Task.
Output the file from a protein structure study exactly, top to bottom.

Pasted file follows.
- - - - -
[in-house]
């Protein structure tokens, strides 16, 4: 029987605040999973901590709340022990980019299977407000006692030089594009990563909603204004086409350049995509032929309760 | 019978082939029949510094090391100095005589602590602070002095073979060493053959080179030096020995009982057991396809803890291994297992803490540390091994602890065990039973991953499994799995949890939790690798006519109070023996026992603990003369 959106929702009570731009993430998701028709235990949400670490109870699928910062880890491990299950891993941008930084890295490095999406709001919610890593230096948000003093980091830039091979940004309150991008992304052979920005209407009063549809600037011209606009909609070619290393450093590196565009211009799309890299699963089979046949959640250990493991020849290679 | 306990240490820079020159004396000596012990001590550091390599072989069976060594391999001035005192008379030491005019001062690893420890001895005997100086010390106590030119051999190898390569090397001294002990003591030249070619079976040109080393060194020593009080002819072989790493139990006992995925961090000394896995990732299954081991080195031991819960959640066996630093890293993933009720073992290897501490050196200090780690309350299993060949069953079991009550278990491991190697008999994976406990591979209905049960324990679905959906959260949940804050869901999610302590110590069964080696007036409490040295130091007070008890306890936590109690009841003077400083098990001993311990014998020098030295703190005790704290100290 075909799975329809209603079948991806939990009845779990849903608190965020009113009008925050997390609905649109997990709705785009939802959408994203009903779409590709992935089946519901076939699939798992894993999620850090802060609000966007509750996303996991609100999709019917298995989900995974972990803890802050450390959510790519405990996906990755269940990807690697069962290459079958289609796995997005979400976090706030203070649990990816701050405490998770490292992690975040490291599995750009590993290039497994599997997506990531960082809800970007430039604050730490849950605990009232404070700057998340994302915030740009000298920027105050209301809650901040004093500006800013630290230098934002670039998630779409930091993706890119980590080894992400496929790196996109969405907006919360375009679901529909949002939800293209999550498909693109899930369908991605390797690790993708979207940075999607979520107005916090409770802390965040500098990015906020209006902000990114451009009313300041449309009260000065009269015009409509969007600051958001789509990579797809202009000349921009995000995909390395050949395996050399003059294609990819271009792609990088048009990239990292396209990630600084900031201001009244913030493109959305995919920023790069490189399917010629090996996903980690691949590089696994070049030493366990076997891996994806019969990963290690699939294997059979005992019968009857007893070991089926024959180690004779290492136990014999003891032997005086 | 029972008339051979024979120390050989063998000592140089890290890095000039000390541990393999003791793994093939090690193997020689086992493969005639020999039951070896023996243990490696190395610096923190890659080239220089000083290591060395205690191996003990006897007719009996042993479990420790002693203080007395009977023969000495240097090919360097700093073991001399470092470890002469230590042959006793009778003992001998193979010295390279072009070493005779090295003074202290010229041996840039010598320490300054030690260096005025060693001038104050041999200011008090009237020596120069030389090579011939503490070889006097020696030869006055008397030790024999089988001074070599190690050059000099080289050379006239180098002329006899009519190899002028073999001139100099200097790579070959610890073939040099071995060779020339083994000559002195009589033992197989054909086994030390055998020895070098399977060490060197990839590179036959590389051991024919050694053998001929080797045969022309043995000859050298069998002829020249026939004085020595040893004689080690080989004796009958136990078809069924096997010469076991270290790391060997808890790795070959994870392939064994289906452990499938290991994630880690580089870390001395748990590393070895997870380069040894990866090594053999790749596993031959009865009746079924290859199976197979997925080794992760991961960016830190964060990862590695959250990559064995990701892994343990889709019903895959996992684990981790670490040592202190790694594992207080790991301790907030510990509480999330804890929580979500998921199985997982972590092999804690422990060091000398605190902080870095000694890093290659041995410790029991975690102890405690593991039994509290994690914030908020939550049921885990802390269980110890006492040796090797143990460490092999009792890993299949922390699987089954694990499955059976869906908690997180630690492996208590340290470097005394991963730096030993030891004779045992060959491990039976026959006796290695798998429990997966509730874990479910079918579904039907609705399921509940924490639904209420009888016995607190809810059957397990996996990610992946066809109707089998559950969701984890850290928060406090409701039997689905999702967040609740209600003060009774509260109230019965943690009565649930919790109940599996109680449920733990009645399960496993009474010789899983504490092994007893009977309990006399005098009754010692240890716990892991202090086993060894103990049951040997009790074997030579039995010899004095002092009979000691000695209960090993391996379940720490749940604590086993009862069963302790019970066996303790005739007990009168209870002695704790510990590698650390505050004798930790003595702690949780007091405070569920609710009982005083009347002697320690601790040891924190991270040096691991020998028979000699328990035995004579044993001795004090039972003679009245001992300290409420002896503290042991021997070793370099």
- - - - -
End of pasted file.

[in-house]
């Protein structure tokens, strides 16, 4: 029987605040999973901590709340022990980019299977407000006692030089594009990563909603204004086409350049995509032929309760 | 019978082939029949510094090391100095005589602590602070002095073979060493053959080179030096020995009982057991396809803890291994297992803490540390091994602890065990039973991953499994799995949890939790690798006519109070023996026992603990003369 959106929702009570731009993430998701028709235990949400670490109870699928910062880890491990299950891993941008930084890295490095999406709001919610890593230096948000003093980091830039091979940004309150991008992304052979920005209407009063549809600037011209606009909609070619290393450093590196565009211009799309890299699963089979046949959640250990493991020849290679 | 306990240490820079020159004396000596012990001590550091390599072989069976060594391999001035005192008379030491005019001062690893420890001895005997100086010390106590030119051999190898390569090397001294002990003591030249070619079976040109080393060194020593009080002819072989790493139990006992995925961090000394896995990732299954081991080195031991819960959640066996630093890293993933009720073992290897501490050196200090780690309350299993060949069953079991009550278990491991190697008999994976406990591979209905049960324990679905959906959260949940804050869901999610302590110590069964080696007036409490040295130091007070008890306890936590109690009841003077400083098990001993311990014998020098030295703190005790704290100290 075909799975329809209603079948991806939990009845779990849903608190965020009113009008925050997390609905649109997990709705785009939802959408994203009903779409590709992935089946519901076939699939798992894993999620850090802060609000966007509750996303996991609100999709019917298995989900995974972990803890802050450390959510790519405990996906990755269940990807690697069962290459079958289609796995997005979400976090706030203070649990990816701050405490998770490292992690975040490291599995750009590993290039497994599997997506990531960082809800970007430039604050730490849950605990009232404070700057998340994302915030740009000298920027105050209301809650901040004093500006800013630290230098934002670039998630779409930091993706890119980590080894992400496929790196996109969405907006919360375009679901529909949002939800293209999550498909693109899930369908991605390797690790993708979207940075999607979520107005916090409770802390965040500098990015906020209006902000990114451009009313300041449309009260000065009269015009409509969007600051958001789509990579797809202009000349921009995000995909390395050949395996050399003059294609990819271009792609990088048009990239990292396209990630600084900031201001009244913030493109959305995919920023790069490189399917010629090996996903980690691949590089696994070049030493366990076997891996994806019969990963290690699939294997059979005992019968009857007893070991089926024959180690004779290492136990014999003891032997005086 | 029972008339051979024979120390050989063998000592140089890290890095000039000390541990393999003791793994093939090690193997020689086992493969005639020999039951070896023996243990490696190395610096923190890659080239220089000083290591060395205690191996003990006897007719009996042993479990420790002693203080007395009977023969000495240097090919360097700093073991001399470092470890002469230590042959006793009778003992001998193979010295390279072009070493005779090295003074202290010229041996840039010598320490300054030690260096005025060693001038104050041999200011008090009237020596120069030389090579011939503490070889006097020696030869006055008397030790024999089988001074070599190690050059000099080289050379006239180098002329006899009519190899002028073999001139100099200097790579070959610890073939040099071995060779020339083994000559002195009589033992197989054909086994030390055998020895070098399977060490060197990839590179036959590389051991024919050694053998001929080797045969022309043995000859050298069998002829020249026939004085020595040893004689080690080989004796009958136990078809069924096997010469076991270290790391060997808890790795070959994870392939064994289906452990499938290991994630880690580089870390001395748990590393070895997870380069040894990866090594053999790749596993031959009865009746079924290859199976197979997925080794992760991961960016830190964060990862590695959250990559064995990701892994343990889709019903895959996992684990981790670490040592202190790694594992207080790991301790907030510990509480999330804890929580979500998921199985997982972590092999804690422990060091000398605190902080870095000694890093290659041995410790029991975690102890405690593991039994509290994690914030908020939550049921885990802390269980110890006492040796090797143990460490092999009792890993299949922390699987089954694990499955059976869906908690997180630690492996208590340290470097005394991963730096030993030891004779045992060959491990039976026959006796290695798998429990997966509730874990479910079918579904039907609705399921509940924490639904209420009888016995607190809810059957397990996996990610992946066809109707089998559950969701984890850290928060406090409701039997689905999702967040609740209600003060009774509260109230019965943690009565649930919790109940599996109680449920733990009645399960496993009474010789899983504490092994007893009977309990006399005098009754010692240890716990892991202090086993060894103990049951040997009790074997030579039995010899004095002092009979000691000695209960090993391996379940720490749940604590086993009862069963302790019970066996303790005739007990009168209870002695704790510990590698650390505050004798930790003595702690949780007091405070569920609710009982005083009347002697320690601790040891924190991270040096691991020998028979000699328990035995004579044993001795004090039972003679009245001992300290409420002896503290042991021997070793370099």